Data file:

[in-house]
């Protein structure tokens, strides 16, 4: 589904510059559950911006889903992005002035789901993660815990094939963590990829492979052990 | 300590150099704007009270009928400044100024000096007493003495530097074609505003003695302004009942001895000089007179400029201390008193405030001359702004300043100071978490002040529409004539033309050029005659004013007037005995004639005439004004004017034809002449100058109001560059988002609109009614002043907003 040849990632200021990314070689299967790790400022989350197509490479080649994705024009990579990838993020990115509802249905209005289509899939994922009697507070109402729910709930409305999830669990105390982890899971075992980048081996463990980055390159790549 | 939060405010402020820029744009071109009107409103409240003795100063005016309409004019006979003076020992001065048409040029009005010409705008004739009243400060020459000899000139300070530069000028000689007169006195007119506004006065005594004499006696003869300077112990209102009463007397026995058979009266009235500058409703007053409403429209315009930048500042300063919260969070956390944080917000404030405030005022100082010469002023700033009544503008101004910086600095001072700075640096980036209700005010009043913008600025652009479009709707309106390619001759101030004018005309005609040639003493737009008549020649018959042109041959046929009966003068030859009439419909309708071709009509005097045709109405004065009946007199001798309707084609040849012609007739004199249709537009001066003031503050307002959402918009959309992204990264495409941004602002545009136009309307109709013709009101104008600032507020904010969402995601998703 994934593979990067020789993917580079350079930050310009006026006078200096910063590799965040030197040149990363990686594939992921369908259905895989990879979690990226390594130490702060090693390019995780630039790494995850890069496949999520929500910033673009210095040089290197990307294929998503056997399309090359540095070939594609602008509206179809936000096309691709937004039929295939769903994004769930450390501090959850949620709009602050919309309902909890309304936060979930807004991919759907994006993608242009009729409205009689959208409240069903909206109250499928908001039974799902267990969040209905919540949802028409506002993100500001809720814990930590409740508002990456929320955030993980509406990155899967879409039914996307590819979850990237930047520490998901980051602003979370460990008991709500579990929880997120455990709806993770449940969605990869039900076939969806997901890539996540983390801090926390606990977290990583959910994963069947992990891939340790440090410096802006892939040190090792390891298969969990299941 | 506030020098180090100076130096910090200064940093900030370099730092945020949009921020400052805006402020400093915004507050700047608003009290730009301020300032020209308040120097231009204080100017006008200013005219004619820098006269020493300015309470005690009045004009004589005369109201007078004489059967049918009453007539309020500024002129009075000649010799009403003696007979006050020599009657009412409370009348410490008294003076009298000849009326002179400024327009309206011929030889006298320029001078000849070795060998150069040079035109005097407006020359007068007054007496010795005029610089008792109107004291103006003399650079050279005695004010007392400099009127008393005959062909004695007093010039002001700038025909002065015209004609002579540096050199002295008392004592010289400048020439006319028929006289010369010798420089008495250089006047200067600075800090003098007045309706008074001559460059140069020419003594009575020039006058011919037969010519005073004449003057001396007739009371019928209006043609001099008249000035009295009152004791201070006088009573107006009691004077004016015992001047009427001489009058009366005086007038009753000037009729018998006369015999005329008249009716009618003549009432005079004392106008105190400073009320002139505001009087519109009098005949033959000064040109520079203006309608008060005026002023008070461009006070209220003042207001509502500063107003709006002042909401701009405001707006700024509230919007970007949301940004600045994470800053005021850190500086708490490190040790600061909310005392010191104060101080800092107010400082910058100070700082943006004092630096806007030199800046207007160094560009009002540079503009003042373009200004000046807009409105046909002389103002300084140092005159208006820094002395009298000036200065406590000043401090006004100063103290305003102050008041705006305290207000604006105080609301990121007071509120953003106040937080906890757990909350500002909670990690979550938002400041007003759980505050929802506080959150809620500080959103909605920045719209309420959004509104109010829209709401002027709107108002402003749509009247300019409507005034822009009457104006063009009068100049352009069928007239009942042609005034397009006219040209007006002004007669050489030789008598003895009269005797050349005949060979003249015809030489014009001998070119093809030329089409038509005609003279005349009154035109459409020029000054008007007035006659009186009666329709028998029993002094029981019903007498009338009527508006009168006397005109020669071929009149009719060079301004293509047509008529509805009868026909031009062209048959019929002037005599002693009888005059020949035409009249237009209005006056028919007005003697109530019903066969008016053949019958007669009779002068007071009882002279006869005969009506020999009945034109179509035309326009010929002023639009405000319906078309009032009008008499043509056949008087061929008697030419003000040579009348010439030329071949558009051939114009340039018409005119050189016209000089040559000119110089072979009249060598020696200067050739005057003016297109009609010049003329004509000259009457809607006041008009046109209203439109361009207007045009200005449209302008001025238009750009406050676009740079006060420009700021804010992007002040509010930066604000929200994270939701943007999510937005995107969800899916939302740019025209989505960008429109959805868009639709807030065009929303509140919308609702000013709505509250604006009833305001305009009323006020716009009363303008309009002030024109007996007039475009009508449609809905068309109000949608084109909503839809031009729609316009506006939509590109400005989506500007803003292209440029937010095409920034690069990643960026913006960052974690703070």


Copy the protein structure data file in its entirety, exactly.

[in-house]
């Protein structure tokens, strides 16, 4: 589904510059559950911006889903992005002035789901993660815990094939963590990829492979052990 | 300590150099704007009270009928400044100024000096007493003495530097074609505003003695302004009942001895000089007179400029201390008193405030001359702004300043100071978490002040529409004539033309050029005659004013007037005995004639005439004004004017034809002449100058109001560059988002609109009614002043907003 040849990632200021990314070689299967790790400022989350197509490479080649994705024009990579990838993020990115509802249905209005289509899939994922009697507070109402729910709930409305999830669990105390982890899971075992980048081996463990980055390159790549 | 939060405010402020820029744009071109009107409103409240003795100063005016309409004019006979003076020992001065048409040029009005010409705008004739009243400060020459000899000139300070530069000028000689007169006195007119506004006065005594004499006696003869300077112990209102009463007397026995058979009266009235500058409703007053409403429209315009930048500042300063919260969070956390944080917000404030405030005022100082010469002023700033009544503008101004910086600095001072700075640096980036209700005010009043913008600025652009479009709707309106390619001759101030004018005309005609040639003493737009008549020649018959042109041959046929009966003068030859009439419909309708071709009509005097045709109405004065009946007199001798309707084609040849012609007739004199249709537009001066003031503050307002959402918009959309992204990264495409941004602002545009136009309307109709013709009101104008600032507020904010969402995601998703 994934593979990067020789993917580079350079930050310009006026006078200096910063590799965040030197040149990363990686594939992921369908259905895989990879979690990226390594130490702060090693390019995780630039790494995850890069496949999520929500910033673009210095040089290197990307294929998503056997399309090359540095070939594609602008509206179809936000096309691709937004039929295939769903994004769930450390501090959850949620709009602050919309309902909890309304936060979930807004991919759907994006993608242009009729409205009689959208409240069903909206109250499928908001039974799902267990969040209905919540949802028409506002993100500001809720814990930590409740508002990456929320955030993980509406990155899967879409039914996307590819979850990237930047520490998901980051602003979370460990008991709500579990929880997120455990709806993770449940969605990869039900076939969806997901890539996540983390801090926390606990977290990583959910994963069947992990891939340790440090410096802006892939040190090792390891298969969990299941 | 506030020098180090100076130096910090200064940093900030370099730092945020949009921020400052805006402020400093915004507050700047608003009290730009301020300032020209308040120097231009204080100017006008200013005219004619820098006269020493300015309470005690009045004009004589005369109201007078004489059967049918009453007539309020500024002129009075000649010799009403003696007979006050020599009657009412409370009348410490008294003076009298000849009326002179400024327009309206011929030889006298320029001078000849070795060998150069040079035109005097407006020359007068007054007496010795005029610089008792109107004291103006003399650079050279005695004010007392400099009127008393005959062909004695007093010039002001700038025909002065015209004609002579540096050199002295008392004592010289400048020439006319028929006289010369010798420089008495250089006047200067600075800090003098007045309706008074001559460059140069020419003594009575020039006058011919037969010519005073004449003057001396007739009371019928209006043609001099008249000035009295009152004791201070006088009573107006009691004077004016015992001047009427001489009058009366005086007038009753000037009729018998006369015999005329008249009716009618003549009432005079004392106008105190400073009320002139505001009087519109009098005949033959000064040109520079203006309608008060005026002023008070461009006070209220003042207001509502500063107003709006002042909401701009405001707006700024509230919007970007949301940004600045994470800053005021850190500086708490490190040790600061909310005392010191104060101080800092107010400082910058100070700082943006004092630096806007030199800046207007160094560009009002540079503009003042373009200004000046807009409105046909002389103002300084140092005159208006820094002395009298000036200065406590000043401090006004100063103290305003102050008041705006305290207000604006105080609301990121007071509120953003106040937080906890757990909350500002909670990690979550938002400041007003759980505050929802506080959150809620500080959103909605920045719209309420959004509104109010829209709401002027709107108002402003749509009247300019409507005034822009009457104006063009009068100049352009069928007239009942042609005034397009006219040209007006002004007669050489030789008598003895009269005797050349005949060979003249015809030489014009001998070119093809030329089409038509005609003279005349009154035109459409020029000054008007007035006659009186009666329709028998029993002094029981019903007498009338009527508006009168006397005109020669071929009149009719060079301004293509047509008529509805009868026909031009062209048959019929002037005599002693009888005059020949035409009249237009209005006056028919007005003697109530019903066969008016053949019958007669009779002068007071009882002279006869005969009506020999009945034109179509035309326009010929002023639009405000319906078309009032009008008499043509056949008087061929008697030419003000040579009348010439030329071949558009051939114009340039018409005119050189016209000089040559000119110089072979009249060598020696200067050739005057003016297109009609010049003329004509000259009457809607006041008009046109209203439109361009207007045009200005449209302008001025238009750009406050676009740079006060420009700021804010992007002040509010930066604000929200994270939701943007999510937005995107969800899916939302740019025209989505960008429109959805868009639709807030065009929303509140919308609702000013709505509250604006009833305001305009009323006020716009009363303008309009002030024109007996007039475009009508449609809905068309109000949608084109909503839809031009729609316009506006939509590109400005989506500007803003292209440029937010095409920034690069990643960026913006960052974690703070």